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Where Is The Money For Boris Johnson's Crackdown On Crime Coming From?
13 August 2019, 12:09 | Updated: 13 August 2019, 12:12
As Boris Johnson announces a new £100 million investment to crack down on crime in prisons, Tom Swarbrick asks where the money for his promises is coming from.
Boris Johnson has pledged to spend 100 million pounds of new money (on top of the 70 million pounds previously committed and allocated) to crack down on crime.
The funds will be used to get 20,000 more police officers on the streets and to make 10,000 additional prison places.
It will also target violence in prisons including self-harm, drug smugglers and to stop gangs running operations from jail for offenders seeking to contact their victims in the outside world
Tom Swarbrick asked Edward Argar, Under Secretary for Justice and Member of Parliament (MP) for Charnwood, where the money is coming from.
Mr Agar said: "The Chancellor has made clear that this is new money and that this is an affordable commitment.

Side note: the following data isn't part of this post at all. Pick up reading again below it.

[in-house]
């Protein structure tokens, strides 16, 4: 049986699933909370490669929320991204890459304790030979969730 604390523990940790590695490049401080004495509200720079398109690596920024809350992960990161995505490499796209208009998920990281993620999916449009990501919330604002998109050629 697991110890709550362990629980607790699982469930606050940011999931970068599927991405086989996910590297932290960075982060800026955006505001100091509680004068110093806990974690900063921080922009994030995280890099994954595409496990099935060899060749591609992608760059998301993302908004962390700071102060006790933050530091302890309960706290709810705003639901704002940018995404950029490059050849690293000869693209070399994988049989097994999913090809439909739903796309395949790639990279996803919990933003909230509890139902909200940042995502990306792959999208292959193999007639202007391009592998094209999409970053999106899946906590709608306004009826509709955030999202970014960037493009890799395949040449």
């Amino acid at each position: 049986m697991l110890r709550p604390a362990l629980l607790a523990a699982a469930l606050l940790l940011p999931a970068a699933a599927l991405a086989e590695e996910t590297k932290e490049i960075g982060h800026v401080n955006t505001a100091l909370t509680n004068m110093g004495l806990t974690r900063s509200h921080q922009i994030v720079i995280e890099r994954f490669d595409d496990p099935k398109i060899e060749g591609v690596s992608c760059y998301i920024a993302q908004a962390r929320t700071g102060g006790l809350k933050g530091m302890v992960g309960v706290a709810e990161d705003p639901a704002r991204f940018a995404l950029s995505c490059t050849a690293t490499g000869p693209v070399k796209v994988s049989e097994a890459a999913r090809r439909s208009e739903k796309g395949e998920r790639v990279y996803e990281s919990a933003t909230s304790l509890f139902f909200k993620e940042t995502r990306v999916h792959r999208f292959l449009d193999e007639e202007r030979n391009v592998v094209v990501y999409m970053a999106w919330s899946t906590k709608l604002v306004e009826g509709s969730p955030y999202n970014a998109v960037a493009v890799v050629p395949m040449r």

"We've managed the national finances well and carefully since 2010. The fundamentals of the economy are strong."
Tom Swarbrick asked: "Is this an admission of failure within the prison system?"
The MP replied: "No I don't think that's a fair reflection, but what I do think it's a reflection of is this Prime Minister's commitment to investing in law and order, reflecting what I think my constituents and members of public across the country would want us to be doing.
"These measures will improve security at the prison gates to stop drugs and illicit items such as mobile phones getting into prisons, psychoactive substances (Spice) that can fuel a rise in violence in prisons."
Speaking about Boris Johnson's commitment to put violent offenders away for longer, Tom Swarbrick asked:
"Is it the case that you want to see more people go to prison or you want to lock up more criminals?"
Edward Argar said: "It's about ensuring we have the prison places to meet capacity needs and give us enough headroom, and also to tackle overcrowding.
"We want to build modern new prisons which are designed to be safe and secure places for punishment, but also effective when it comes to rehabilitation, provisions of workshops and modern education facilities to break that cycle of offending and help effective rehabilitation."